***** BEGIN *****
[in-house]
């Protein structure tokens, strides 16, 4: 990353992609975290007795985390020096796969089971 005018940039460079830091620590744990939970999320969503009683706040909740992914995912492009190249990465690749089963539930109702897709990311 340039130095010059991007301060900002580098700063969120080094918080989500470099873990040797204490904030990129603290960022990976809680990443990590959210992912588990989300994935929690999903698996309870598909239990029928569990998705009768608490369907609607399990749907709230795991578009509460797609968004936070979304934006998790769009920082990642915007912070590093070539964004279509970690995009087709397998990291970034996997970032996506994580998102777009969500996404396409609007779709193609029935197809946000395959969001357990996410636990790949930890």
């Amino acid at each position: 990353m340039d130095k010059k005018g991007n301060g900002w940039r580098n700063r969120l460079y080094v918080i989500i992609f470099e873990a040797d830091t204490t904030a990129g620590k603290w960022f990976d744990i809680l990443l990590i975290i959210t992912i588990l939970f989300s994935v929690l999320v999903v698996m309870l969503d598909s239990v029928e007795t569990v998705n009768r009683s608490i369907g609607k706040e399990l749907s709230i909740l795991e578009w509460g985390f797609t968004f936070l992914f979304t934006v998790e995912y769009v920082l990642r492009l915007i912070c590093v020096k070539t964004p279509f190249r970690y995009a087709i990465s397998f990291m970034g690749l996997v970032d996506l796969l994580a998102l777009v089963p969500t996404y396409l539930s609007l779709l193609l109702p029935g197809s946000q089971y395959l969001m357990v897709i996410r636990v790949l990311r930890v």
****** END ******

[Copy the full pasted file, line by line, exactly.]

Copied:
[in-house]
């Protein structure tokens, strides 16, 4: 990353992609975290007795985390020096796969089971 005018940039460079830091620590744990939970999320969503009683706040909740992914995912492009190249990465690749089963539930109702897709990311 340039130095010059991007301060900002580098700063969120080094918080989500470099873990040797204490904030990129603290960022990976809680990443990590959210992912588990989300994935929690999903698996309870598909239990029928569990998705009768608490369907609607399990749907709230795991578009509460797609968004936070979304934006998790769009920082990642915007912070590093070539964004279509970690995009087709397998990291970034996997970032996506994580998102777009969500996404396409609007779709193609029935197809946000395959969001357990996410636990790949930890």
């Amino acid at each position: 990353m340039d130095k010059k005018g991007n301060g900002w940039r580098n700063r969120l460079y080094v918080i989500i992609f470099e873990a040797d830091t204490t904030a990129g620590k603290w960022f990976d744990i809680l990443l990590i975290i959210t992912i588990l939970f989300s994935v929690l999320v999903v698996m309870l969503d598909s239990v029928e007795t569990v998705n009768r009683s608490i369907g609607k706040e399990l749907s709230i909740l795991e578009w509460g985390f797609t968004f936070l992914f979304t934006v998790e995912y769009v920082l990642r492009l915007i912070c590093v020096k070539t964004p279509f190249r970690y995009a087709i990465s397998f990291m970034g690749l996997v970032d996506l796969l994580a998102l777009v089963p969500t996404y396409l539930s609007l779709l193609l109702p029935g197809s946000q089971y395959l969001m357990v897709i996410r636990v790949l990311r930890v």